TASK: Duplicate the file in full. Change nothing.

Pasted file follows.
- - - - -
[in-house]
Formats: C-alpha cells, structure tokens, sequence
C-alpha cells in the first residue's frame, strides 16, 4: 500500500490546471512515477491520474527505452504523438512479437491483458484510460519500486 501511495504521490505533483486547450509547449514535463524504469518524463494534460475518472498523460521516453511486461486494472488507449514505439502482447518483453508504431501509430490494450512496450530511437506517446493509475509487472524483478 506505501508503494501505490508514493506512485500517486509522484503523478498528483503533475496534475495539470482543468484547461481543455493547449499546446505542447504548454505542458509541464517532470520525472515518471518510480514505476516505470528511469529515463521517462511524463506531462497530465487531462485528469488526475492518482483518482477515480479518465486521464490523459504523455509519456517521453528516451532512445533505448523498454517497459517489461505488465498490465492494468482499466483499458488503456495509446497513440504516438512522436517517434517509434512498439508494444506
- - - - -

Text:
[in-house]
Formats: C-alpha cells, structure tokens, sequence
C-alpha cells in the first residue's frame, strides 16, 4: 500500500490546471512515477491520474527505452504523438512479437491483458484510460519500486 501511495504521490505533483486547450509547449514535463524504469518524463494534460475518472498523460521516453511486461486494472488507449514505439502482447518483453508504431501509430490494450512496450530511437506517446493509475509487472524483478 506505501508503494501505490508514493506512485500517486509522484503523478498528483503533475496534475495539470482543468484547461481543455493547449499546446505542447504548454505542458509541464517532470520525472515518471518510480514505476516505470528511469529515463521517462511524463506531462497530465487531462485528469488526475492518482483518482477515480479518465486521464490523459504523455509519456517521453528516451532512445533505448523498454517497459517489461505488465498490465492494468482499466483499458488503456495509446497513440504516438512522436517517434517509434512498439508494444506